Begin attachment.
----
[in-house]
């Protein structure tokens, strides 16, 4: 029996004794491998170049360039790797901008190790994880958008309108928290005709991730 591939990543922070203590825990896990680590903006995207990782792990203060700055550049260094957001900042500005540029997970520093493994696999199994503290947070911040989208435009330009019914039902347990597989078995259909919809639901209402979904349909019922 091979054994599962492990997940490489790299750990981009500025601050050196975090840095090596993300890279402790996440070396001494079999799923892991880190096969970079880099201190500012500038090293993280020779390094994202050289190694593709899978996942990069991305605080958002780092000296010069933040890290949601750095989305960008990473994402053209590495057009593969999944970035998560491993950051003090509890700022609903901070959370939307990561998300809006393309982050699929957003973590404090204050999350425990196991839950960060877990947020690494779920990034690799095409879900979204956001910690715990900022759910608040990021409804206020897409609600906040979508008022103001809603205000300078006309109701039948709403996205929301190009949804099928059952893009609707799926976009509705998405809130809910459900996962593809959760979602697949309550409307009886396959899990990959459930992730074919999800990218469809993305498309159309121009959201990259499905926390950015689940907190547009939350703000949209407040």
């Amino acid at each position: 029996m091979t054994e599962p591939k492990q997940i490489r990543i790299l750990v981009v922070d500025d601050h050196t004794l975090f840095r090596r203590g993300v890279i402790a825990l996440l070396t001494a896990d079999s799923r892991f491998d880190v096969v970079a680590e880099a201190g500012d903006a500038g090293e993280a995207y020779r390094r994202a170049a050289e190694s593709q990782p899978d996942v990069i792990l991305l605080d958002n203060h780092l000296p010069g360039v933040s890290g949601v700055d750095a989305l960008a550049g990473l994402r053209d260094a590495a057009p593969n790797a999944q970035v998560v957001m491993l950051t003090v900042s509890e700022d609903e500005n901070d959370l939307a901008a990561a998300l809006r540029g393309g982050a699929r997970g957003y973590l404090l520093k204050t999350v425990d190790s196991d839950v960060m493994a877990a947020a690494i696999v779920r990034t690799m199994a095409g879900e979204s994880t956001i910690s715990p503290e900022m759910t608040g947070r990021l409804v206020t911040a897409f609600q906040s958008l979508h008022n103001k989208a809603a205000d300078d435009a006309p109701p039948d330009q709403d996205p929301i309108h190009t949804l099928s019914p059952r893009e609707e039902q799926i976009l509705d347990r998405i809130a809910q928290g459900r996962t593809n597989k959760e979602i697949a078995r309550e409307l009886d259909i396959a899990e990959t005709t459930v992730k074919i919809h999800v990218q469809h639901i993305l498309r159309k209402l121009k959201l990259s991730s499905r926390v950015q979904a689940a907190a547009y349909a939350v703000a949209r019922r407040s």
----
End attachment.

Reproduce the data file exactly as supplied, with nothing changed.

[in-house]
């Protein structure tokens, strides 16, 4: 029996004794491998170049360039790797901008190790994880958008309108928290005709991730 591939990543922070203590825990896990680590903006995207990782792990203060700055550049260094957001900042500005540029997970520093493994696999199994503290947070911040989208435009330009019914039902347990597989078995259909919809639901209402979904349909019922 091979054994599962492990997940490489790299750990981009500025601050050196975090840095090596993300890279402790996440070396001494079999799923892991880190096969970079880099201190500012500038090293993280020779390094994202050289190694593709899978996942990069991305605080958002780092000296010069933040890290949601750095989305960008990473994402053209590495057009593969999944970035998560491993950051003090509890700022609903901070959370939307990561998300809006393309982050699929957003973590404090204050999350425990196991839950960060877990947020690494779920990034690799095409879900979204956001910690715990900022759910608040990021409804206020897409609600906040979508008022103001809603205000300078006309109701039948709403996205929301190009949804099928059952893009609707799926976009509705998405809130809910459900996962593809959760979602697949309550409307009886396959899990990959459930992730074919999800990218469809993305498309159309121009959201990259499905926390950015689940907190547009939350703000949209407040």
């Amino acid at each position: 029996m091979t054994e599962p591939k492990q997940i490489r990543i790299l750990v981009v922070d500025d601050h050196t004794l975090f840095r090596r203590g993300v890279i402790a825990l996440l070396t001494a896990d079999s799923r892991f491998d880190v096969v970079a680590e880099a201190g500012d903006a500038g090293e993280a995207y020779r390094r994202a170049a050289e190694s593709q990782p899978d996942v990069i792990l991305l605080d958002n203060h780092l000296p010069g360039v933040s890290g949601v700055d750095a989305l960008a550049g990473l994402r053209d260094a590495a057009p593969n790797a999944q970035v998560v957001m491993l950051t003090v900042s509890e700022d609903e500005n901070d959370l939307a901008a990561a998300l809006r540029g393309g982050a699929r997970g957003y973590l404090l520093k204050t999350v425990d190790s196991d839950v960060m493994a877990a947020a690494i696999v779920r990034t690799m199994a095409g879900e979204s994880t956001i910690s715990p503290e900022m759910t608040g947070r990021l409804v206020t911040a897409f609600q906040s958008l979508h008022n103001k989208a809603a205000d300078d435009a006309p109701p039948d330009q709403d996205p929301i309108h190009t949804l099928s019914p059952r893009e609707e039902q799926i976009l509705d347990r998405i809130a809910q928290g459900r996962t593809n597989k959760e979602i697949a078995r309550e409307l009886d259909i396959a899990e990959t005709t459930v992730k074919i919809h999800v990218q469809h639901i993305l498309r159309k209402l121009k959201l990259s991730s499905r926390v950015q979904a689940a907190a547009y349909a939350v703000a949209r019922r407040s």